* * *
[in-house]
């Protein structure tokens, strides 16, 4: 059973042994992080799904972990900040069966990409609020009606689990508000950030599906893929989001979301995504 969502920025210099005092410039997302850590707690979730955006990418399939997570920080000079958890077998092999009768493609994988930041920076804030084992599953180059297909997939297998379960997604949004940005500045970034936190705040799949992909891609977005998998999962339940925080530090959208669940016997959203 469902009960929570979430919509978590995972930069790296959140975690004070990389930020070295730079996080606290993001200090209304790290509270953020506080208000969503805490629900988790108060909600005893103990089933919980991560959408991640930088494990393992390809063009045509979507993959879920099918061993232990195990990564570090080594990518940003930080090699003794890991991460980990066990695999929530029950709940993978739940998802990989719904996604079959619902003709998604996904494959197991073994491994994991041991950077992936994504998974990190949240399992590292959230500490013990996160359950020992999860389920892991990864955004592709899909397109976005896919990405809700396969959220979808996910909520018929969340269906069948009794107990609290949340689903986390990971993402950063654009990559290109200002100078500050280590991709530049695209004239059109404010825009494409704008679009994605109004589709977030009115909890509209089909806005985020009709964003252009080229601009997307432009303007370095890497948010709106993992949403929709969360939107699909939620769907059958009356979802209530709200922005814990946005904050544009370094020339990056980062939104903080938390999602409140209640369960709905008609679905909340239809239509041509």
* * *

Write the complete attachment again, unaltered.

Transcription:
[in-house]
């Protein structure tokens, strides 16, 4: 059973042994992080799904972990900040069966990409609020009606689990508000950030599906893929989001979301995504 969502920025210099005092410039997302850590707690979730955006990418399939997570920080000079958890077998092999009768493609994988930041920076804030084992599953180059297909997939297998379960997604949004940005500045970034936190705040799949992909891609977005998998999962339940925080530090959208669940016997959203 469902009960929570979430919509978590995972930069790296959140975690004070990389930020070295730079996080606290993001200090209304790290509270953020506080208000969503805490629900988790108060909600005893103990089933919980991560959408991640930088494990393992390809063009045509979507993959879920099918061993232990195990990564570090080594990518940003930080090699003794890991991460980990066990695999929530029950709940993978739940998802990989719904996604079959619902003709998604996904494959197991073994491994994991041991950077992936994504998974990190949240399992590292959230500490013990996160359950020992999860389920892991990864955004592709899909397109976005896919990405809700396969959220979808996910909520018929969340269906069948009794107990609290949340689903986390990971993402950063654009990559290109200002100078500050280590991709530049695209004239059109404010825009494409704008679009994605109004589709977030009115909890509209089909806005985020009709964003252009080229601009997307432009303007370095890497948010709106993992949403929709969360939107699909939620769907059958009356979802209530709200922005814990946005904050544009370094020339990056980062939104903080938390999602409140209640369960709905008609679905909340239809239509041509």